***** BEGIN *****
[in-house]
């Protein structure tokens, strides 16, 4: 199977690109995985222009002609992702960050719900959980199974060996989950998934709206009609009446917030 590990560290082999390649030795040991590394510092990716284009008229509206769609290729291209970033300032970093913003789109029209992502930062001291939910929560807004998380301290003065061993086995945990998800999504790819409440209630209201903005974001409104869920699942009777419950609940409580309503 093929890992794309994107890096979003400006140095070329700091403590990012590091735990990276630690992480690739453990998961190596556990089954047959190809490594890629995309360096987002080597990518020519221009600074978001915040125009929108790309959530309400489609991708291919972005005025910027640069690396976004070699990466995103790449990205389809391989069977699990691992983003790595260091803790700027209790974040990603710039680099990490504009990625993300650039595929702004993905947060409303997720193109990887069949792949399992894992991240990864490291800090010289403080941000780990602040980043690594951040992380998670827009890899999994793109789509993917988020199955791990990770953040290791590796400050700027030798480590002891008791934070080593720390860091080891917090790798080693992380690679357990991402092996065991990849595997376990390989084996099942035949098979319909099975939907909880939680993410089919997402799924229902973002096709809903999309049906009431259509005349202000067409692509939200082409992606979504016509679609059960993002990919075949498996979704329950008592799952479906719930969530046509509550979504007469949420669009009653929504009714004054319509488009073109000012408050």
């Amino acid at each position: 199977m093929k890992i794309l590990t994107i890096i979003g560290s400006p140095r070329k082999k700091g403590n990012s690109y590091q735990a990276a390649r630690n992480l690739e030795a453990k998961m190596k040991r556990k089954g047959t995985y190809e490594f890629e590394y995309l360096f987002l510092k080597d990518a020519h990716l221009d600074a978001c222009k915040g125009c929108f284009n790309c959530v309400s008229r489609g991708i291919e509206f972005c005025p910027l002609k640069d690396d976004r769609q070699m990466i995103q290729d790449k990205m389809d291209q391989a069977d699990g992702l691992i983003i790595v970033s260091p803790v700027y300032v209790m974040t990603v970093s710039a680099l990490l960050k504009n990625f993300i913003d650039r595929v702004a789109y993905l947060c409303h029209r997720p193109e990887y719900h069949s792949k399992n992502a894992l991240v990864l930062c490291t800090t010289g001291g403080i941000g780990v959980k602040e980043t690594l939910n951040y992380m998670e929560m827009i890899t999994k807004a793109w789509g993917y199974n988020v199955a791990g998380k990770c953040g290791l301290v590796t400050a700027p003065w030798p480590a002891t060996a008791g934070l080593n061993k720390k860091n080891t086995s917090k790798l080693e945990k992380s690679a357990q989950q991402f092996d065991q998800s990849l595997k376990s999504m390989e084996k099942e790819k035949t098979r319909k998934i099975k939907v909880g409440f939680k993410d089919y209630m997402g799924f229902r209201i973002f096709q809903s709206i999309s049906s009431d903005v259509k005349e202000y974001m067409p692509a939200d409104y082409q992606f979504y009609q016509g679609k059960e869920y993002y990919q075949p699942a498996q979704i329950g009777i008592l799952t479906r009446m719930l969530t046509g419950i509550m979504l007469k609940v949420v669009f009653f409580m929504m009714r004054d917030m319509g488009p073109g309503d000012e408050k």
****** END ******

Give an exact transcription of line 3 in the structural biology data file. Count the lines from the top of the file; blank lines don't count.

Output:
């Amino acid at each position: 199977m093929k890992i794309l590990t994107i890096i979003g560290s400006p140095r070329k082999k700091g403590n990012s690109y590091q735990a990276a390649r630690n992480l690739e030795a453990k998961m190596k040991r556990k089954g047959t995985y190809e490594f890629e590394y995309l360096f987002l510092k080597d990518a020519h990716l221009d600074a978001c222009k915040g125009c929108f284009n790309c959530v309400s008229r489609g991708i291919e509206f972005c005025p910027l002609k640069d690396d976004r769609q070699m990466i995103q290729d790449k990205m389809d291209q391989a069977d699990g992702l691992i983003i790595v970033s260091p803790v700027y300032v209790m974040t990603v970093s710039a680099l990490l960050k504009n990625f993300i913003d650039r595929v702004a789109y993905l947060c409303h029209r997720p193109e990887y719900h069949s792949k399992n992502a894992l991240v990864l930062c490291t800090t010289g001291g403080i941000g780990v959980k602040e980043t690594l939910n951040y992380m998670e929560m827009i890899t999994k807004a793109w789509g993917y199974n988020v199955a791990g998380k990770c953040g290791l301290v590796t400050a700027p003065w030798p480590a002891t060996a008791g934070l080593n061993k720390k860091n080891t086995s917090k790798l080693e945990k992380s690679a357990q989950q991402f092996d065991q998800s990849l595997k376990s999504m390989e084996k099942e790819k035949t098979r319909k998934i099975k939907v909880g409440f939680k993410d089919y209630m997402g799924f229902r209201i973002f096709q809903s709206i999309s049906s009431d903005v259509k005349e202000y974001m067409p692509a939200d409104y082409q992606f979504y009609q016509g679609k059960e869920y993002y990919q075949p699942a498996q979704i329950g009777i008592l799952t479906r009446m719930l969530t046509g419950i509550m979504l007469k609940v949420v669009f009653f409580m929504m009714r004054d917030m319509g488009p073109g309503d000012e408050k």